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Matthew Hayes, Khena Swallow, Yuhong V. Jiang; Competitive interaction for visual representation between and within hemifields. Journal of Vision 2008;8(6):465. doi: 10.1167/8.6.465.
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© ARVO (1962-2015); The Authors (2016-present)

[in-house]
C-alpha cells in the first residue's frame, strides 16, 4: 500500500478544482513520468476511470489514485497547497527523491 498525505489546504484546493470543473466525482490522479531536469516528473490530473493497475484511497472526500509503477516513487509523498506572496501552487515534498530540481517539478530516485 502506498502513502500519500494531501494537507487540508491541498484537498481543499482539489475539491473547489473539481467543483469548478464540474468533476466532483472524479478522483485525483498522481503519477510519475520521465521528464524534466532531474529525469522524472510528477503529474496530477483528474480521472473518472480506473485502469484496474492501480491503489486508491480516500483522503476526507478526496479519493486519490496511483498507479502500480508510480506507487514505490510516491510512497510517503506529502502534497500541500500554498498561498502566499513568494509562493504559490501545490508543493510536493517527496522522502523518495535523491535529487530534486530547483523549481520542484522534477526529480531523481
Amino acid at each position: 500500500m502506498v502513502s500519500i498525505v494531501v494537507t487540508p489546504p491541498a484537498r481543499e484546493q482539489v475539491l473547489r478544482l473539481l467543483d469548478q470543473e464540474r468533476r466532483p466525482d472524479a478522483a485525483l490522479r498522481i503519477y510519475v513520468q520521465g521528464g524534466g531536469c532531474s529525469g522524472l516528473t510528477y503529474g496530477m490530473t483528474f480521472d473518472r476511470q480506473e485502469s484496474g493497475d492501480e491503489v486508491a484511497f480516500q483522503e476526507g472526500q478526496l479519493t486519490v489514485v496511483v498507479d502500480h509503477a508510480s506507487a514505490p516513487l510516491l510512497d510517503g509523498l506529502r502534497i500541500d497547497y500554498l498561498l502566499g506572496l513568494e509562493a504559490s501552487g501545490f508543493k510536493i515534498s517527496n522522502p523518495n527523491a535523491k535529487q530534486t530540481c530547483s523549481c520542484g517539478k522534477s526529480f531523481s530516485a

Previous studies have shown that when multiple objects are presented, performance is sometimes enhanced, and sometimes impaired, when the objects fall unilaterally within one visual hemifield rather than bilaterally in two hemifields. In detecting repetition of letters, for instance, a bilateral advantage is observed when the repeated letters are semantically identical but visually different (e.g., “A” and “a”), while a unilateral advantage is observed when repeated letters are visually identical (e.g., “A” and “A”). This study aims to elucidate conditions under which unilateral objects cooperate rather than compete for processing resources. We presented four items, one in each visual quadrant, and asked observers to judge whether all four objects were different, or whether two of them were the same along an instructed dimension. The “same” objects could fall in the same hemifield, in two separate hemifields, or in diagonal positions. They could be visually identical or different in features irrelevant to the task. Results showed that when detecting the repetition of objects, a unilateral advantage was observed even when the objects differed in size or viewing angle, suggesting that a unilateral advantage is not restricted to the detection of identical objects. The unilateral advantage, however, depends on the complexity of visual objects. It was observed with repetition detection of colors, letters, and simple objects, where simple distinctive features can be used to identify the repetition. No hemifield effects were observed when detecting the repetition of complex scenes and novel objects that lacked distinctive features, and a bilateral advantage was seen when detecting the repetition of faces. We conclude that objects within a hemifield cooperate in tasks that rely significantly on perceptual grouping (Butcher & Cavanagh, 2004 VSS) along a task-relevant visual dimension.
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